HaRav Noach Isaac Oelbaum shlita is the rabbi of Khal Nachlas Yitzchok in Kew Gardens Hills and one of the foremost figures on Torah thought in New York. His lessons span the world and are held in the highest regard. Communities throughout the world are struggling to reason with our current predicament amid the pandemic. As Orthodox Jews, we seek to understand Hashem’s master plan and decide how we each fit into its web. HaRav Oelbaum delivered a formidable message to our community, which we bring here.
Hashem speaks directly to His nation to have His yearnings fulfilled. But what method could He use to reach us that we will take notice? Over the years, we have come to understand that current events are much more than regular happenings – rather, the hand of Hashem guiding us on our journey. Besides through the Torah, Hashem chooses natural disasters like floods or hurricanes to awaken His people and, in our time, the current novel coronavirus contains a divine message.
Despite what has been widely disseminated, we cannot choose one misdeed to blame the entire disease. This is not to say that smartphone usage, the Internet in general, or the laws of modesty do not need attention; but we must not choose one item to attribute our dreadful struggles of today and believe that if just one issue is avoided, we are in the clear.
In the times of prophecy, punishment would only be exacted if a warning was issued. Today, without such forecasting to guide us, we must instead focus on self-introspection to find the areas where we each battle. For some, this may require more stringency in kashrus, while others may feel they need better concentration in prayers. Yet other individuals may realize that they grapple with a need to guard their eyes from immodesty, including having unsuitable reading materials in their midst. Nonetheless, a person knows his or her inner transgressions; often two people or even an entire group may face a similar crusade. All people, no matter the age or level of affiliation, must come to understand and accept that they are their own greatest authorities to extort the truth.
Our current quandary is distinguishable from nearly every Jewish historical occasion. We all know the story of Purim quite well. Our wonderful nation was condemned to be destroyed and, although the situation seemed quite bleak, these were only decrees, but our spiritual needs were still very much intact; Haman had not taken away our cherished houses of worship. The Jewish nation rallied around intense prayers and a notable fast, further embracing our transcendent requirements.
The solemn messages of Purim are encoded in word play and irony, and Megillas Esther is seemingly absent of Hashem’s presence. The significance of the concept of hester panim or “the concealed face of a Divine Being” to Purim is documented in the fact that Esther HaMalkah never mentions Hashem’s name explicitly: “hasteir astir panai.” Our circumstances today denote a double hesteir panim. The first was the pandemic itself. The Gemara writes in Shabbos that one who responds powerfully, “Amein, Y’hei sh’mei rabbah m’vorach l’olam u’l’almei almaya,” has a decreed sentence destroyed and a harsh punishment can thus be annulled.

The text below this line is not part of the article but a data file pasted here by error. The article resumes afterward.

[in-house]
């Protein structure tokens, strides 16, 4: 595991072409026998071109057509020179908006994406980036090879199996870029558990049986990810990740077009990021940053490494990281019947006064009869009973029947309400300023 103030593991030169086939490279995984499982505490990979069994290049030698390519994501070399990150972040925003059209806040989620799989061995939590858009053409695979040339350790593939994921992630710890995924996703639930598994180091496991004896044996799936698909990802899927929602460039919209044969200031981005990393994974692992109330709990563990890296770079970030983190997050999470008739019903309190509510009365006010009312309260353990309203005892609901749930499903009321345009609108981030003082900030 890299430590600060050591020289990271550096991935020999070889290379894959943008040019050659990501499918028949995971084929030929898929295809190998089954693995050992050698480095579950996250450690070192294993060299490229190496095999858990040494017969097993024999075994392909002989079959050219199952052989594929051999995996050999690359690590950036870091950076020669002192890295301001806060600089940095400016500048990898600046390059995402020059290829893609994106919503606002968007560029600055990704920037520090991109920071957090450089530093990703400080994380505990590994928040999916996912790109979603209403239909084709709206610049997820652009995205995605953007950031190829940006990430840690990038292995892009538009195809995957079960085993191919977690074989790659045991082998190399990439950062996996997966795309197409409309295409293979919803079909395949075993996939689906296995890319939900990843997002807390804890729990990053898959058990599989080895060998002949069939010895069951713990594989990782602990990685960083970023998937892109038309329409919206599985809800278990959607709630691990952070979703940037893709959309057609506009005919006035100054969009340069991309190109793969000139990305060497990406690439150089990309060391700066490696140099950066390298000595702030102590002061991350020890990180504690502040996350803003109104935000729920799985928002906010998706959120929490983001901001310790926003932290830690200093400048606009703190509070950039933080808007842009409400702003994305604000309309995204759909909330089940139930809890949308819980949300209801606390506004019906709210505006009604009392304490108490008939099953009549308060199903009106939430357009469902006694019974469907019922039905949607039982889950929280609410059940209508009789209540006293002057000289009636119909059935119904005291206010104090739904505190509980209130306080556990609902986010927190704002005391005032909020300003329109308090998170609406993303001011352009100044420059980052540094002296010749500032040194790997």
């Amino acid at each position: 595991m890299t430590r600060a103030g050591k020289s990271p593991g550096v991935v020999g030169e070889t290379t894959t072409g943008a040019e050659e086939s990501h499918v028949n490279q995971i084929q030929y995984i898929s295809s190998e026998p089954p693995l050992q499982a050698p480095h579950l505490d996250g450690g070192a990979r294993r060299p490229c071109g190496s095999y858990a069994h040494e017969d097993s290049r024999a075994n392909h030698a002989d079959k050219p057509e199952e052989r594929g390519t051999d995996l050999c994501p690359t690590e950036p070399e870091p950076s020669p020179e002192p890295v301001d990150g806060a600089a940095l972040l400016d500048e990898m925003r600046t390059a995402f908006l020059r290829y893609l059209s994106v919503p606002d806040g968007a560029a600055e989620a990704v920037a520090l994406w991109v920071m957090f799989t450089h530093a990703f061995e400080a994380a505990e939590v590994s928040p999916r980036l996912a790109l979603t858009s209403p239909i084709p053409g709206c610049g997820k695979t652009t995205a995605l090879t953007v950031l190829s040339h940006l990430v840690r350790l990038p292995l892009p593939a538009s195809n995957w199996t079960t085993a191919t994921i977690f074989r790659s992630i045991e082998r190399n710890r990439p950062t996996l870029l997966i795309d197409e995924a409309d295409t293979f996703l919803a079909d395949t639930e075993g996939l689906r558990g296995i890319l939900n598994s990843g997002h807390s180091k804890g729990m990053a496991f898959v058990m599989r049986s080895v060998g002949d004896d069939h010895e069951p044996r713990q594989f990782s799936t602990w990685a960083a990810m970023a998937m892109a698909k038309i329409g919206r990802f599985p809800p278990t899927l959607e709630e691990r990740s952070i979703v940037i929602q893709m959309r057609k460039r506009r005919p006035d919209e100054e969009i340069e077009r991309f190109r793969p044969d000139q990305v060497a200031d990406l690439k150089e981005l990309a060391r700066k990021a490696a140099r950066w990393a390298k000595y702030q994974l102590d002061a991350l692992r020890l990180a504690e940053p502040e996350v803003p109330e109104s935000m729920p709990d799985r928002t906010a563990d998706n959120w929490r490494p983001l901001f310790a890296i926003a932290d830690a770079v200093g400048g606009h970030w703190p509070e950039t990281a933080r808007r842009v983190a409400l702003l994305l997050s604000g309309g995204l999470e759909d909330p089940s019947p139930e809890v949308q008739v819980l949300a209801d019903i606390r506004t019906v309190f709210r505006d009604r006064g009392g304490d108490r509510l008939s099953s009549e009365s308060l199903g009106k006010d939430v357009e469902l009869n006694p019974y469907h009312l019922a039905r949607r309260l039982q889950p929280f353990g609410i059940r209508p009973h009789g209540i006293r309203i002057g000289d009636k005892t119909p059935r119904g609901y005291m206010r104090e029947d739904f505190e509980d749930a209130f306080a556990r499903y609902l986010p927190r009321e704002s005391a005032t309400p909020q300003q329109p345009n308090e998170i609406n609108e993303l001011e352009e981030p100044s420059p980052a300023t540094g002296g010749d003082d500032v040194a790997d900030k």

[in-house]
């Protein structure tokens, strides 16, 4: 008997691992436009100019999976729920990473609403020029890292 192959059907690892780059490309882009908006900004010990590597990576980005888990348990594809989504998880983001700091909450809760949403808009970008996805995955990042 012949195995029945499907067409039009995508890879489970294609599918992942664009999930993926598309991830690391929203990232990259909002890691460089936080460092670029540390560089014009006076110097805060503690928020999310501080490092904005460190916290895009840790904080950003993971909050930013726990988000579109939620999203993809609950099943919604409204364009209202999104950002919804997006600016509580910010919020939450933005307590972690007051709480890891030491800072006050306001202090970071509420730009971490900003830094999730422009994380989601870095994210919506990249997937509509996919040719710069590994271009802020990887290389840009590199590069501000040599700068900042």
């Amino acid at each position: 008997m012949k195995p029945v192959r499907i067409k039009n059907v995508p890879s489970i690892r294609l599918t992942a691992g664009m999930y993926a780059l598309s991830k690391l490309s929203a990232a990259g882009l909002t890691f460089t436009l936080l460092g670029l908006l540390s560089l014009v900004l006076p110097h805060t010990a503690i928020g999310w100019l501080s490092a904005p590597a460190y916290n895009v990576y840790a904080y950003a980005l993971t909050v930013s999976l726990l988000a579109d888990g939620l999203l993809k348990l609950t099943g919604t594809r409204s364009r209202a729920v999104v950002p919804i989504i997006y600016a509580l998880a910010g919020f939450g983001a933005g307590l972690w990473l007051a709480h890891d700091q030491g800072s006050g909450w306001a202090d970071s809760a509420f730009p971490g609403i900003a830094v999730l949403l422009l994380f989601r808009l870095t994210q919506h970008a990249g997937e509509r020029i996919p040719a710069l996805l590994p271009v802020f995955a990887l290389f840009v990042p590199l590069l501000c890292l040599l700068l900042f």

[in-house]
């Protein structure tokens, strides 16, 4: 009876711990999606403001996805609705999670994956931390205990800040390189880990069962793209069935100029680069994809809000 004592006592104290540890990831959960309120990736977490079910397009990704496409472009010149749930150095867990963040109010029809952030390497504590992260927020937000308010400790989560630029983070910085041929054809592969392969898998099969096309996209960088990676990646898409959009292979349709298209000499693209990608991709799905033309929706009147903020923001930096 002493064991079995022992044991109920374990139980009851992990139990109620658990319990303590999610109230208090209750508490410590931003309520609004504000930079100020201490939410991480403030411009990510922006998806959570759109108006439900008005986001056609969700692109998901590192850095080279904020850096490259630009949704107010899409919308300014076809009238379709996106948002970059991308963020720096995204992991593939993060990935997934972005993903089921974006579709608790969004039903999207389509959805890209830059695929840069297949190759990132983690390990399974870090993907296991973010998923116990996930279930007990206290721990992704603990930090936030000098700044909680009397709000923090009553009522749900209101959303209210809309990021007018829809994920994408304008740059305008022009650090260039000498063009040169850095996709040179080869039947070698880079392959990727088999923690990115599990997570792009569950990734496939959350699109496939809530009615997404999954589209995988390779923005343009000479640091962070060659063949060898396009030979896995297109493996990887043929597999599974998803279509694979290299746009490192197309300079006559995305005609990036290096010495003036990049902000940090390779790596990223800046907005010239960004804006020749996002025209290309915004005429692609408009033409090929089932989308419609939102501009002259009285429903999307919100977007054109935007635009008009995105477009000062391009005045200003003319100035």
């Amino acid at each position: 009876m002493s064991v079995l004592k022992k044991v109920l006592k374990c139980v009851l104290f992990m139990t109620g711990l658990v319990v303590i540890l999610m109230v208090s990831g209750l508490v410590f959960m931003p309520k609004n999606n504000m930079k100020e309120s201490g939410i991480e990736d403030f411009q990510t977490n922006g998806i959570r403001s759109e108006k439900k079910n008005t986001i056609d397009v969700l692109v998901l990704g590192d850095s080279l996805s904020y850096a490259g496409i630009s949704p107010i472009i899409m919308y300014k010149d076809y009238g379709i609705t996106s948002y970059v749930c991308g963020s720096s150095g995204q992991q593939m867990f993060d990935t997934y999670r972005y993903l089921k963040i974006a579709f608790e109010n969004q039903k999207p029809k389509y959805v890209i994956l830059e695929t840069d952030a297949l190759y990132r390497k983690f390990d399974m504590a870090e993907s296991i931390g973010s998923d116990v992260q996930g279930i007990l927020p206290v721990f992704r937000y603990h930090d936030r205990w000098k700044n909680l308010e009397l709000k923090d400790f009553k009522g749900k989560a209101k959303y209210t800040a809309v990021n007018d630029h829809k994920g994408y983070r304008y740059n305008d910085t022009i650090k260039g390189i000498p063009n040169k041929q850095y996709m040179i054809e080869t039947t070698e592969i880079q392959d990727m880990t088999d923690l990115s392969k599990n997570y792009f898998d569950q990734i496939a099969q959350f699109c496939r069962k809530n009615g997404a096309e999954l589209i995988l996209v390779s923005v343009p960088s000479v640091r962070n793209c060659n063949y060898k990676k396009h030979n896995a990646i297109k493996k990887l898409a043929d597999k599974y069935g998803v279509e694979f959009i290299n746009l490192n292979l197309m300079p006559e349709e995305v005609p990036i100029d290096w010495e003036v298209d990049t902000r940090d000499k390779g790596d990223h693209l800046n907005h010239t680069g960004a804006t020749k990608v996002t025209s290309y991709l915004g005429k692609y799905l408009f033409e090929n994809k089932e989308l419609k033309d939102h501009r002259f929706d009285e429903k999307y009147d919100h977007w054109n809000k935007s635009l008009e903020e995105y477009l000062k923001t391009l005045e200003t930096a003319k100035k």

For weeks on end, the current quarantine has forced our sacred shuls to be sealed, redefining what we have grown to call essential as religious Jews; this is a second hesteir panim, leaving us with no alternative. Hashem has brought upon our nation pronouncements without a method for us to solve. Often, Orthodox Jews have sought s’gulah protections as remedies for our infractions. Many have pursued the advice of Kabbalists who offer resolutions with gifts of charity. But we must heed the words of the saintly Chofetz Chaim and simply follow what the Torah states. It is no secret that our shuls need a tikun – a rectification to change from the way they have been operating. Hashem is awaiting His people to make a clear kabalah – acceptance of a change – to alter the unprecedented situation. The Shulchan Aruch discusses how one can give musar and reprimand someone who continues to fail at a transgression. At first you talk to the individual and give encouragement to change. If the person still neglects in his ways, you can get to the point of yelling at a person to make an enduring modification. The shul is the lifeblood of a Jew, and if we keep quiet while immersed in davening, we might possibly be able to make a lasting impact.
This solution of stopping talking in shul is not intended to be viewed as the reason for the novel coronavirus. But taking upon ourselves a lasting change might very well be the catalyst Hashem desires.